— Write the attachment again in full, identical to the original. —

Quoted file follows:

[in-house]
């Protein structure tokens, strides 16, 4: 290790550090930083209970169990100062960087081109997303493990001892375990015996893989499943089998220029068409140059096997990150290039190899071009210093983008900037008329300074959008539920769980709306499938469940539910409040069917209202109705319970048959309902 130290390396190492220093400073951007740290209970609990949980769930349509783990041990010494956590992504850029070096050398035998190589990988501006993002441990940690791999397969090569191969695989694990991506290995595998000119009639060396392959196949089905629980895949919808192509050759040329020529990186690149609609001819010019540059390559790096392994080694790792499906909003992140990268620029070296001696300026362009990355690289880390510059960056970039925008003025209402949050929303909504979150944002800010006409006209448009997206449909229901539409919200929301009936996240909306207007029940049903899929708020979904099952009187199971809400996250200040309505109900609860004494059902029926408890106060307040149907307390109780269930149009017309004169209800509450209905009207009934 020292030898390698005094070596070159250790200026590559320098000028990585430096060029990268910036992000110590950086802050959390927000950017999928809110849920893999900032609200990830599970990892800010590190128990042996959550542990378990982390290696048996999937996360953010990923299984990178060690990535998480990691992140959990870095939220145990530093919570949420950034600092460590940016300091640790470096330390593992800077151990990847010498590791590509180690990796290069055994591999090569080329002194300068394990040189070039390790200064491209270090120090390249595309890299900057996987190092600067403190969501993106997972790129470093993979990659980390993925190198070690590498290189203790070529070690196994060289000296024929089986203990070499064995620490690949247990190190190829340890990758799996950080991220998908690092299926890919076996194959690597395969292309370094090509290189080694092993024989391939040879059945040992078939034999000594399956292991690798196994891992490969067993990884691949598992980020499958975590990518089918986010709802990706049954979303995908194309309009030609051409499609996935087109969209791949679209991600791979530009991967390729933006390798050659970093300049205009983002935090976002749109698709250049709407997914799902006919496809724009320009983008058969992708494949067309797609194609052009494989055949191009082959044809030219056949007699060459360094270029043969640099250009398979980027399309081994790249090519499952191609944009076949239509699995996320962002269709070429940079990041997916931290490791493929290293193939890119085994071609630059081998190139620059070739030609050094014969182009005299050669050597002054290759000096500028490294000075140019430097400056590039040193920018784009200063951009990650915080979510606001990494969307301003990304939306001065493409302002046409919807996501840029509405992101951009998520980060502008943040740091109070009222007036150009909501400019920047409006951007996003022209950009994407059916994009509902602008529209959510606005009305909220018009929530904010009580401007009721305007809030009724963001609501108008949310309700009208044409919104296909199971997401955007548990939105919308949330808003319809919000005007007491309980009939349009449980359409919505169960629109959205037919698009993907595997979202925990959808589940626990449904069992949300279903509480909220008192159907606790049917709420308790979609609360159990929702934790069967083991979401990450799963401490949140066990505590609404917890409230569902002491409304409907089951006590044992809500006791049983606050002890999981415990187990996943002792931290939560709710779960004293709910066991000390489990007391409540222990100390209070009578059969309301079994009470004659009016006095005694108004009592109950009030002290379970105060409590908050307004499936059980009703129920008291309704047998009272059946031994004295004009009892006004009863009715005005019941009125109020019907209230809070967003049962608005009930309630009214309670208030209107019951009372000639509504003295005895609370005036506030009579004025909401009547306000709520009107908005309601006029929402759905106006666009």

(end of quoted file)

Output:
[in-house]
């Protein structure tokens, strides 16, 4: 290790550090930083209970169990100062960087081109997303493990001892375990015996893989499943089998220029068409140059096997990150290039190899071009210093983008900037008329300074959008539920769980709306499938469940539910409040069917209202109705319970048959309902 130290390396190492220093400073951007740290209970609990949980769930349509783990041990010494956590992504850029070096050398035998190589990988501006993002441990940690791999397969090569191969695989694990991506290995595998000119009639060396392959196949089905629980895949919808192509050759040329020529990186690149609609001819010019540059390559790096392994080694790792499906909003992140990268620029070296001696300026362009990355690289880390510059960056970039925008003025209402949050929303909504979150944002800010006409006209448009997206449909229901539409919200929301009936996240909306207007029940049903899929708020979904099952009187199971809400996250200040309505109900609860004494059902029926408890106060307040149907307390109780269930149009017309004169209800509450209905009207009934 020292030898390698005094070596070159250790200026590559320098000028990585430096060029990268910036992000110590950086802050959390927000950017999928809110849920893999900032609200990830599970990892800010590190128990042996959550542990378990982390290696048996999937996360953010990923299984990178060690990535998480990691992140959990870095939220145990530093919570949420950034600092460590940016300091640790470096330390593992800077151990990847010498590791590509180690990796290069055994591999090569080329002194300068394990040189070039390790200064491209270090120090390249595309890299900057996987190092600067403190969501993106997972790129470093993979990659980390993925190198070690590498290189203790070529070690196994060289000296024929089986203990070499064995620490690949247990190190190829340890990758799996950080991220998908690092299926890919076996194959690597395969292309370094090509290189080694092993024989391939040879059945040992078939034999000594399956292991690798196994891992490969067993990884691949598992980020499958975590990518089918986010709802990706049954979303995908194309309009030609051409499609996935087109969209791949679209991600791979530009991967390729933006390798050659970093300049205009983002935090976002749109698709250049709407997914799902006919496809724009320009983008058969992708494949067309797609194609052009494989055949191009082959044809030219056949007699060459360094270029043969640099250009398979980027399309081994790249090519499952191609944009076949239509699995996320962002269709070429940079990041997916931290490791493929290293193939890119085994071609630059081998190139620059070739030609050094014969182009005299050669050597002054290759000096500028490294000075140019430097400056590039040193920018784009200063951009990650915080979510606001990494969307301003990304939306001065493409302002046409919807996501840029509405992101951009998520980060502008943040740091109070009222007036150009909501400019920047409006951007996003022209950009994407059916994009509902602008529209959510606005009305909220018009929530904010009580401007009721305007809030009724963001609501108008949310309700009208044409919104296909199971997401955007548990939105919308949330808003319809919000005007007491309980009939349009449980359409919505169960629109959205037919698009993907595997979202925990959808589940626990449904069992949300279903509480909220008192159907606790049917709420308790979609609360159990929702934790069967083991979401990450799963401490949140066990505590609404917890409230569902002491409304409907089951006590044992809500006791049983606050002890999981415990187990996943002792931290939560709710779960004293709910066991000390489990007391409540222990100390209070009578059969309301079994009470004659009016006095005694108004009592109950009030002290379970105060409590908050307004499936059980009703129920008291309704047998009272059946031994004295004009009892006004009863009715005005019941009125109020019907209230809070967003049962608005009930309630009214309670208030209107019951009372000639509504003295005895609370005036506030009579004025909401009547306000709520009107908005309601006029929402759905106006666009």